This message was edited 1 time. Last update was at May 12. 2015 18:44

Nanoxia Deep Silence 1 case | Ultra X4 850W PSU | Asrock Fatal1ty Killer 990FX | AMD FX8320@4.7gHz | Coolermaster Nepton 240m | 2x HIS R9 290 GPUs | 24gb G.Skill Ripjaws 1600mHz DDR3 | OCZ ARC 100 480gb SSD | Various WD Black and Seagate drives to the tune of ~20tb | I have been building systems for over 16 years, however my opinions can be and sometimes are incorrect. Please, call me out if I say something asinine.
JL_JL [Avatar]
Senior Contributor Location: Arizona, USA Joined: Oct 01, 2006 20:01 Messages: 6091 Offline
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Quote: Using OpenCL on nVidia cards yields better quality, but is not nearly as speedy or as well optimized as AMD GPUs.


Post some hard encode time data for your AMD speedster, say 20 of the boats.wmv in the timeline produced to a very common H.264 1920x1080/60i 24Mbps profile, that way the rest of us can compare to this speed.

Thanks
Jeff
Salamand3r [Avatar]
Newbie Joined: Apr 14, 2015 20:41 Messages: 19 Offline
[Post New]
Quote:
Quote: Using OpenCL on nVidia cards yields better quality, but is not nearly as speedy or as well optimized as AMD GPUs.


Post some hard encode time data for your AMD speedster, say 20 of the boats.wmv in the timeline produced to a very common H.264 1920x1080/60i 24Mbps profile, that way the rest of us can compare to this speed.

Thanks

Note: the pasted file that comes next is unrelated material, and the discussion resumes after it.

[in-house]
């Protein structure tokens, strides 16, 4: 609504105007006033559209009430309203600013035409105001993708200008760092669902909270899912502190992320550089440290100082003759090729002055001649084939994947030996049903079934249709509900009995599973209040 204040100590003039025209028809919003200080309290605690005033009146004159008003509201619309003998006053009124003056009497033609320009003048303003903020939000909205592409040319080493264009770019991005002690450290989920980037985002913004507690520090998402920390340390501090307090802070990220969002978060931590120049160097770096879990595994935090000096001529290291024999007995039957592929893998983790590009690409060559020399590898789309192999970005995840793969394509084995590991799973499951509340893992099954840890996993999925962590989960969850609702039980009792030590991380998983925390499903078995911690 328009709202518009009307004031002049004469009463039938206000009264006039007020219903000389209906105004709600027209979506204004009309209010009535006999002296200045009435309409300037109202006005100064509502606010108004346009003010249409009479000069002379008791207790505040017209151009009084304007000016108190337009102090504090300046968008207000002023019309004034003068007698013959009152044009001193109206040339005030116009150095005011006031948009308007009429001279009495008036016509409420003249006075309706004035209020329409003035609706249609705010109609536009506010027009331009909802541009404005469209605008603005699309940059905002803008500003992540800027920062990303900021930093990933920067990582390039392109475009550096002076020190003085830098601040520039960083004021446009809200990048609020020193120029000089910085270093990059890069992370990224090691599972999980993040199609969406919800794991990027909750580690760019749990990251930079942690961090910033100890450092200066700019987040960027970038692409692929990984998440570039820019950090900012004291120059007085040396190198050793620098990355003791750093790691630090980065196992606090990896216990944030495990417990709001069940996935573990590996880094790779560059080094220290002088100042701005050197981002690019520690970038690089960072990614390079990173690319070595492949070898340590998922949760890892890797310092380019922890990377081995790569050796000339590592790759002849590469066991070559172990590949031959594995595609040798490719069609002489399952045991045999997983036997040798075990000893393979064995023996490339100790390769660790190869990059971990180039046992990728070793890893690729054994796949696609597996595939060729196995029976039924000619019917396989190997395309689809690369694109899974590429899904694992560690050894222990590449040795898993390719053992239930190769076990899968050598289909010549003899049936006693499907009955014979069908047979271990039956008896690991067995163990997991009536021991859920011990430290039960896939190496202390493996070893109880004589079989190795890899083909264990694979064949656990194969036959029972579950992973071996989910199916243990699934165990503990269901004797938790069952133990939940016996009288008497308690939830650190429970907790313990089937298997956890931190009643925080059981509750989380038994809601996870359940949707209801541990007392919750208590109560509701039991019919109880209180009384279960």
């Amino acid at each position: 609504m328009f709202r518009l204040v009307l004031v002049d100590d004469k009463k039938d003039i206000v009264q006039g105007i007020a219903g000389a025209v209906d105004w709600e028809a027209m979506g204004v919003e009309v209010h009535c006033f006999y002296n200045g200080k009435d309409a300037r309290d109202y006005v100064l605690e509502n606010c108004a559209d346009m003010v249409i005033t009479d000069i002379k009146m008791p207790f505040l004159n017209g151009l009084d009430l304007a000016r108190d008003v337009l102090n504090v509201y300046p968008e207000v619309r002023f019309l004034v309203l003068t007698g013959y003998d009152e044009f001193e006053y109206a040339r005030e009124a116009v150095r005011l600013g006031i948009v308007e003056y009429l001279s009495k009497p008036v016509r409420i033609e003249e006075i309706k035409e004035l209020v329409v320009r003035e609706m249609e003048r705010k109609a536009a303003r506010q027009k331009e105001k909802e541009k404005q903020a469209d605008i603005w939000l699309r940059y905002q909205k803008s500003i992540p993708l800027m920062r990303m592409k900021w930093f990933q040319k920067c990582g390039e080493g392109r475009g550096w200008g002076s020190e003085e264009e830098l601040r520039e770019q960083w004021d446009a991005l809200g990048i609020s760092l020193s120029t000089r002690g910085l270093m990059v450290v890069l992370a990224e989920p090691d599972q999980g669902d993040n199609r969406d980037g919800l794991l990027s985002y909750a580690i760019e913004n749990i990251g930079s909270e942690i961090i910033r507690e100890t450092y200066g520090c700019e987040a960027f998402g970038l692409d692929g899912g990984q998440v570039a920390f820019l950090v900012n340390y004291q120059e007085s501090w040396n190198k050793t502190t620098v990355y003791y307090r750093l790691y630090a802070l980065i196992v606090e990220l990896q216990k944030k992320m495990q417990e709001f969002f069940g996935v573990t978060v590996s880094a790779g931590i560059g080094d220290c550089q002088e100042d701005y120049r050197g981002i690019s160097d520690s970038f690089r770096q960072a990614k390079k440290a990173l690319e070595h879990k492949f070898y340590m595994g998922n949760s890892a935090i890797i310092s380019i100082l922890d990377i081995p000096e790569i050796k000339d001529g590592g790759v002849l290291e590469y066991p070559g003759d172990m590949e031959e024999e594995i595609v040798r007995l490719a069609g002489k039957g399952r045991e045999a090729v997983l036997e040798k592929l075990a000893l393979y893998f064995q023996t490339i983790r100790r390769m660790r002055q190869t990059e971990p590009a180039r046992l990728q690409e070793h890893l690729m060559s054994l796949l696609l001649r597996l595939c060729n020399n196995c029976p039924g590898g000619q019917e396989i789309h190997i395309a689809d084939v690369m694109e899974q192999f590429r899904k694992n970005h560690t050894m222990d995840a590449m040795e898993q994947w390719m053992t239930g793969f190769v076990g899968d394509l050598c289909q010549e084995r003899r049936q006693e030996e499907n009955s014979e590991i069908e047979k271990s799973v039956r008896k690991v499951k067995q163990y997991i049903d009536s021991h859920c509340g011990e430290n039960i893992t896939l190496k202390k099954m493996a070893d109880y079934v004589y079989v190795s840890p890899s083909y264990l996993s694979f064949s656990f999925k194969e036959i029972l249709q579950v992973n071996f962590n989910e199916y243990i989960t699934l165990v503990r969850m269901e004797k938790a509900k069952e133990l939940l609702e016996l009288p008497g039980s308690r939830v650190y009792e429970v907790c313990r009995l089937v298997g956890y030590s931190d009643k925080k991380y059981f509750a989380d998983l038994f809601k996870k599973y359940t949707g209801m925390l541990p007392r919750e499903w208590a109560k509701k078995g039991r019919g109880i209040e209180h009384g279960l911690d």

Jeff




As I have deleted the PD sample content, is there a link anyone can post? Otherwise, I am more than happy to reinstall PD13.



Edit: nvm, extracting from the installer archives.



Edit 2: Had to reinstall anyway, couldn't find the darn thing anywhere in the archive.



20x Boats.wmv, H.264 1920x1080/60i 24Mbps profile, total length 4:20:56, total encode time 1:15, single GPU. Multi-GPU crapped out on me again, unsurprisingly. I figured it would take me another hour to get it working again, and taking an hour to post results on a short encode would look...fishy to say the least.
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This message was edited 2 times. Last update was at May 12. 2015 19:48

Nanoxia Deep Silence 1 case | Ultra X4 850W PSU | Asrock Fatal1ty Killer 990FX | AMD FX8320@4.7gHz | Coolermaster Nepton 240m | 2x HIS R9 290 GPUs | 24gb G.Skill Ripjaws 1600mHz DDR3 | OCZ ARC 100 480gb SSD | Various WD Black and Seagate drives to the tune of ~20tb | I have been building systems for over 16 years, however my opinions can be and sometimes are incorrect. Please, call me out if I say something asinine.
Salamand3r [Avatar]
Newbie Joined: Apr 14, 2015 20:41 Messages: 19 Offline
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I should note that I am only speaking to personal experience on older nVidia GPUs - my stint with a 980 was too short to get a lot of data on it's OpenCL performance. That being said, if you do some quick research, there is plenty of objective benchmarking data coming to the same conclusion (even the superior DX12 API overhead performance of 2+ year old AMD GPUs vs. nVidia's GTX 980 can be used, albeit not entirely accurately, to infer low-level GPGPU performance), and even more subjective data on the quality of OpenCL vs. CUDA output. Keep in mind also that even the quite aged Radeon 7970 is faster than the GTX 980 in video encoding in many circumstances.